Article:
South Shields Local History Group

Under Construction


General Giuseppe Garibaldi was one of the giants of the nineteenth century; a radical revolutionary freedom fighter and one of the principal architects of Italian unification and independence; the Nelson Mandela of the nineteenth century!  I would argue he was probably the most important historical figure to ever visit South Shields!

Garibaldi Galop (British Museum)

Garibaldi was born in 1807 in Nice.  In 1832 he became a merchant navy captain and then became involved in revolutionary politics an action which resulted in a Genoese court sentencing him to death in his absence. 

Engraving (Wikipedia)

He fled to South America and led revolutionary movements there.  Between 1850 and 1853 he was working as a ship’s captain mainly based around North America.  In November 1853 he was hired to take a large ship called the Commonwealth from Baltimore to London he then went to collect “Coals from Newcastle” (Groan!).

Garibaldi in South Shields
Word of Garibaldi’s forthcoming visit to Tyneside spread through the country’s newspapers. 

This prompted a rather reserved Garibaldi to say:  “I beg that there might be no public demonstration of any nature whatever on my account.”

Garibaldi spent most of his time on Tyneside staying with Joseph Cowen, the radical owner of the Newcastle Chronicle at his home at Tynemouth House (on the “Dark Side”), where a blue plaque now commemorates his stay.

Blue plaque (A. Bracci, Wikipedia)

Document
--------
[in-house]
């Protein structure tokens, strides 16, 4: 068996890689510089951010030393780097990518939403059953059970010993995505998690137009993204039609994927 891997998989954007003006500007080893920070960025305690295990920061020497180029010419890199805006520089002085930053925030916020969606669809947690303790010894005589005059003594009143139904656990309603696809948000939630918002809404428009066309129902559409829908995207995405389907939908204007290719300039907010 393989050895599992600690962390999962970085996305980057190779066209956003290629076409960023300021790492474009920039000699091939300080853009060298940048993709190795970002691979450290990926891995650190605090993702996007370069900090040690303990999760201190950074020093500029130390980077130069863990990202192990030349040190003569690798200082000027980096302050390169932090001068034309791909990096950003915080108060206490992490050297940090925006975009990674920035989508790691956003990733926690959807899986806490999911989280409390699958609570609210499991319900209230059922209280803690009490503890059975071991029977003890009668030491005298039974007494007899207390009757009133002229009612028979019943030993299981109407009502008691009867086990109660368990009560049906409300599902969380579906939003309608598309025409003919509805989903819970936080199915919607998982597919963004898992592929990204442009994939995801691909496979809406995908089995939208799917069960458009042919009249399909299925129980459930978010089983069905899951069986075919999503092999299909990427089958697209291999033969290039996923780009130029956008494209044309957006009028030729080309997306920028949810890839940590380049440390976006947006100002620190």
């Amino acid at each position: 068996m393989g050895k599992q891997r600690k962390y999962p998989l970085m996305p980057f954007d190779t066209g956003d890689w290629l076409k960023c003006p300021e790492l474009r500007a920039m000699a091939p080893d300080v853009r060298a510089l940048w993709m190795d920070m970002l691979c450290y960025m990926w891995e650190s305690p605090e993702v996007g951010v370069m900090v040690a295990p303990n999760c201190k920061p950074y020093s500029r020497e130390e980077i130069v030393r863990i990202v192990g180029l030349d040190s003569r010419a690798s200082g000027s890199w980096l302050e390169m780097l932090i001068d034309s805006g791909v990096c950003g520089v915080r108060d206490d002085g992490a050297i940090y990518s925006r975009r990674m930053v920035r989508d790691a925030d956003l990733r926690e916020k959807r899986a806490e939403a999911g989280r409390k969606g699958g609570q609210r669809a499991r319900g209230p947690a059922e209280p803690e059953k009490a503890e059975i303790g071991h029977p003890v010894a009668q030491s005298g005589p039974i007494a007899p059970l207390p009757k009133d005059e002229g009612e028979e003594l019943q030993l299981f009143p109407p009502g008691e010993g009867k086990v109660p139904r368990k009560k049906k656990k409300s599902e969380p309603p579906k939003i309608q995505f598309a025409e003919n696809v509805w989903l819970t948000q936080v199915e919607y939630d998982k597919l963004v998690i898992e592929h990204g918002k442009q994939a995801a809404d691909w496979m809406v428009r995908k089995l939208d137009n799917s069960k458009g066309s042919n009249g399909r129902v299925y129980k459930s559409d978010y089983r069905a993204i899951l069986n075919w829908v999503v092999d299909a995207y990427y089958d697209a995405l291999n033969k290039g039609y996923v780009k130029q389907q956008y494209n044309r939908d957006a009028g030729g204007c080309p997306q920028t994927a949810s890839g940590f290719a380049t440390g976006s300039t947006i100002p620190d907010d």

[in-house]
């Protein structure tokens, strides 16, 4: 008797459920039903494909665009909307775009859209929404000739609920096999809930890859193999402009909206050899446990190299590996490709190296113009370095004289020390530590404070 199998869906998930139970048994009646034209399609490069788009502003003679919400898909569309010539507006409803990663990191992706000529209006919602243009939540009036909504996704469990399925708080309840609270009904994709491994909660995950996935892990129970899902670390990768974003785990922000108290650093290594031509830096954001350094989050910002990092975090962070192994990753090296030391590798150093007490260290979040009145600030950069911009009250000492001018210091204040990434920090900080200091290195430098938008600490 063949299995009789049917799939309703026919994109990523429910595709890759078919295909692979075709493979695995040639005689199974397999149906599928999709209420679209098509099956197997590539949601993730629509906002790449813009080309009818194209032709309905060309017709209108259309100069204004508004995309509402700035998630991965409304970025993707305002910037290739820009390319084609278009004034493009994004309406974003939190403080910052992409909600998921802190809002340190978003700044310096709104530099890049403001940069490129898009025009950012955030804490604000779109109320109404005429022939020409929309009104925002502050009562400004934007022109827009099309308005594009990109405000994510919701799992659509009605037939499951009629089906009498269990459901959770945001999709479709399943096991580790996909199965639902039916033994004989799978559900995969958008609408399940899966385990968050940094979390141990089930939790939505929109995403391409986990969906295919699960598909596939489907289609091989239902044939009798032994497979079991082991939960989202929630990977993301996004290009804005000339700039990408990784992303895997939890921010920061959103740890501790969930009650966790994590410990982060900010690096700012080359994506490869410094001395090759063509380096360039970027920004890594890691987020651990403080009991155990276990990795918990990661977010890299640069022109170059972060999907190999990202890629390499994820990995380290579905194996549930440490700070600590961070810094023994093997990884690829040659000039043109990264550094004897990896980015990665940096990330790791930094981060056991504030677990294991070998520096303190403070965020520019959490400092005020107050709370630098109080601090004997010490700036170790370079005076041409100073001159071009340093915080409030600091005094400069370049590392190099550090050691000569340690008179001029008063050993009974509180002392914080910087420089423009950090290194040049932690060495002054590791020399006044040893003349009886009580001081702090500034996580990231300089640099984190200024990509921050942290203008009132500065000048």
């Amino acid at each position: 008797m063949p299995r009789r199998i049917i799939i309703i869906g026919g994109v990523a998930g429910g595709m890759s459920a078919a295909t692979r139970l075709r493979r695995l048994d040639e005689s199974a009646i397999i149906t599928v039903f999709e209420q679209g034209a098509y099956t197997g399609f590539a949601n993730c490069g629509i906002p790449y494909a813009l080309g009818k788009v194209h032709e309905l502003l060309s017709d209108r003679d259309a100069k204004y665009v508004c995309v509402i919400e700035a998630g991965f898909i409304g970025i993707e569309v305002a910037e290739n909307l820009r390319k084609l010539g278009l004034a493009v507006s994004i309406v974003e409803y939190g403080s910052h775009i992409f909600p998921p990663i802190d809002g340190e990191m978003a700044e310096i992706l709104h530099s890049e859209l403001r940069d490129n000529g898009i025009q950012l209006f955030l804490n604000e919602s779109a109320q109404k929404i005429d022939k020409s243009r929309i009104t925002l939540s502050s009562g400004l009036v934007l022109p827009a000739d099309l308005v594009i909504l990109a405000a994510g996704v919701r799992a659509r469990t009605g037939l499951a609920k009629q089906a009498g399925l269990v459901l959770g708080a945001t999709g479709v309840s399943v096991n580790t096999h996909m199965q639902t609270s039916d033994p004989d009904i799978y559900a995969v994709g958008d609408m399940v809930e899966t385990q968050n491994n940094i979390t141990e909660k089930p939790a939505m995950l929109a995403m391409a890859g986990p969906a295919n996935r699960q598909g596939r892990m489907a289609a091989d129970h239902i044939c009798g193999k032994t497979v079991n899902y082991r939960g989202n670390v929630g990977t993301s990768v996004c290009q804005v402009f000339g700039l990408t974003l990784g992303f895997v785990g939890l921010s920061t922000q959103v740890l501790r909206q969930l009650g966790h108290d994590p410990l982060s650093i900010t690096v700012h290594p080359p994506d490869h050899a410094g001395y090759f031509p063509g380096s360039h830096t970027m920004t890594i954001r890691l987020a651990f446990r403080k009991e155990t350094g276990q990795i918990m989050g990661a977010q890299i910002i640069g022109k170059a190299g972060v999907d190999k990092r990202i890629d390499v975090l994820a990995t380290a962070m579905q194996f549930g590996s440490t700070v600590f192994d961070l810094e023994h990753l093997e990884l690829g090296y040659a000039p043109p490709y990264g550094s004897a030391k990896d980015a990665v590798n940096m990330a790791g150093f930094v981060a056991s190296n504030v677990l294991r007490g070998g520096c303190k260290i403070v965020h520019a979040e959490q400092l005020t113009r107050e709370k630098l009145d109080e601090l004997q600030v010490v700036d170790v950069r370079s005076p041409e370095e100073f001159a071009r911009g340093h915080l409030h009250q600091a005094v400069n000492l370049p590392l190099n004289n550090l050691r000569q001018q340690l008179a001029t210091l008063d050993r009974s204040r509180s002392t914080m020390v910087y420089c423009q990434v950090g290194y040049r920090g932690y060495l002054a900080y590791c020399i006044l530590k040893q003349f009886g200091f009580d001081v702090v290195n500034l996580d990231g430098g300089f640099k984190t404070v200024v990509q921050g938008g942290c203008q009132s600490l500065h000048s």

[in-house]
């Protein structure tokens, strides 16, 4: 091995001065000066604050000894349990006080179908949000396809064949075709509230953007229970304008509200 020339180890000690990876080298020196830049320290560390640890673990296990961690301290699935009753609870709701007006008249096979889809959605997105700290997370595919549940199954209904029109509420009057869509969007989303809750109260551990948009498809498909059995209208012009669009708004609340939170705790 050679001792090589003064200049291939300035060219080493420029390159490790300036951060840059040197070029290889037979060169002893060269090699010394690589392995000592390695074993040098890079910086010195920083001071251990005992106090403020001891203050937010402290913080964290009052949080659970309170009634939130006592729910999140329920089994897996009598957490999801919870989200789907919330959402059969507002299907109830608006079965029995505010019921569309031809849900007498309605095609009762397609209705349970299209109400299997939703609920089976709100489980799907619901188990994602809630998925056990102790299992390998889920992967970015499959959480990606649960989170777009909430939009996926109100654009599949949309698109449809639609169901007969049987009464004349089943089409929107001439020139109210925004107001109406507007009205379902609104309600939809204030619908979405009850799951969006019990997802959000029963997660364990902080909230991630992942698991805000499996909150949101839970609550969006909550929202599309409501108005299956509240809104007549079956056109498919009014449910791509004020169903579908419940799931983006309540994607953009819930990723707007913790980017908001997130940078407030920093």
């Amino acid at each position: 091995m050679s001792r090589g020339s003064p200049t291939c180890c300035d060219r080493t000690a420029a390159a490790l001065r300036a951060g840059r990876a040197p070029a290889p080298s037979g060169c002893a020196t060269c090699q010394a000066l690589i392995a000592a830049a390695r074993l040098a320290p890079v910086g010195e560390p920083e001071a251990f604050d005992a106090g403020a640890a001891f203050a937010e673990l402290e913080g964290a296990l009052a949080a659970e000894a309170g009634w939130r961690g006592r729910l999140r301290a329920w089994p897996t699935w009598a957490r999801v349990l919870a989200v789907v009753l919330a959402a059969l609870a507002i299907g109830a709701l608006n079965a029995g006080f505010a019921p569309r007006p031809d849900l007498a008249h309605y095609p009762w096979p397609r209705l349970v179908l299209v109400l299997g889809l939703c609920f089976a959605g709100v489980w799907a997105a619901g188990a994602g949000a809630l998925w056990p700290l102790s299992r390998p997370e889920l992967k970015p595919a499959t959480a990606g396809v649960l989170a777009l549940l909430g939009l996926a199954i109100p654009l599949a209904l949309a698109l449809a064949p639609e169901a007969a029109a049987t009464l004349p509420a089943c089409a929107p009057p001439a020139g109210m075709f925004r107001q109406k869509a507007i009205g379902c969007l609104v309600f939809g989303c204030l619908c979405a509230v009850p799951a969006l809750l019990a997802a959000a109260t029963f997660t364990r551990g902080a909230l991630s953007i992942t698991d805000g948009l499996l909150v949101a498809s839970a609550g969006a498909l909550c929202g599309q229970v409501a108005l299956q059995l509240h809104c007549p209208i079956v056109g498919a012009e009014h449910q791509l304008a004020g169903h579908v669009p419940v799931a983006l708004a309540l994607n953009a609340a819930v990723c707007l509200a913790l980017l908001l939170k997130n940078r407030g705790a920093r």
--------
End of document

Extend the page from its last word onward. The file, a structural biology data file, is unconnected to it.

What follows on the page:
The Friends of European Freedom held a meeting in Newcastle on March the 28th.  Penny subscriptions were requested from working people and enough money was raised to buy him a sword and telescope as gifts from the people of Tyneside. 

Garibaldi 1861 (Library of Congress, Wikipedia)

My guess is that Garibaldi was seen as both a soldier and a sailor and these gifts were perfect symbols of this.  They were engraved with the message:

“Presented to General Garibaldi by the People of Tyneside, friends of European Freedom. Newcastle-on-Tyne, April, 1854.”

A farewell ceremony was organised by Joseph Cowen for April 11th 1854 on board his ship the Commonwealth at the Pontop and Stanhope Drops in South Shields.

Garibaldi gave a short speech:

“Gentlemen,—I am very weak in the English language…This handsome sword shall never be drawn by me except in the cause of liberty.”

Garibaldi later wrote:

“Should England at any time in a just cause need my arm, I am ready to unsheathe in her defence the noble and splendid sword received at your hands.”

Garibaldi London 1864 (Illustrated London News)

Garibaldi left for Genoa on the 12th April 1854.

Commonwealth leaving the Tyne (Fine-Art-Emporium)

He proceeded to play a significant part towards the unification of Italy in 1871. 

Garibaldi 1866 (Wikipedia)

He died on the 2nd June 1882 of bronchitis at the age of 74.

30 Years after his visit to South Shields and about two years after his death, Garibaldi Terrace on Ocean Road was named after him in 1884.

Garibaldi Terrace, Ocean Road, Terry Ford 2022

Two Tyne Tugs bore the name Garibaldi and one of the Tyne ferries was named Garibaldi in his honour.

The Garibaldi Band lasted 50 years from 1865 till 1915 when the First World War ended their long running musical career.

Garibaldi Band 1890, (STH0018618, South Tyneside Libraries)

Anthony Wright: Garibaldi and the Tyneside Radicals (
British Newspaper Archives
David Bell: Ships, Strikes and Garibaldi in Shields
Terry Ford

British Museum
Terry Ford

error: This content is protected.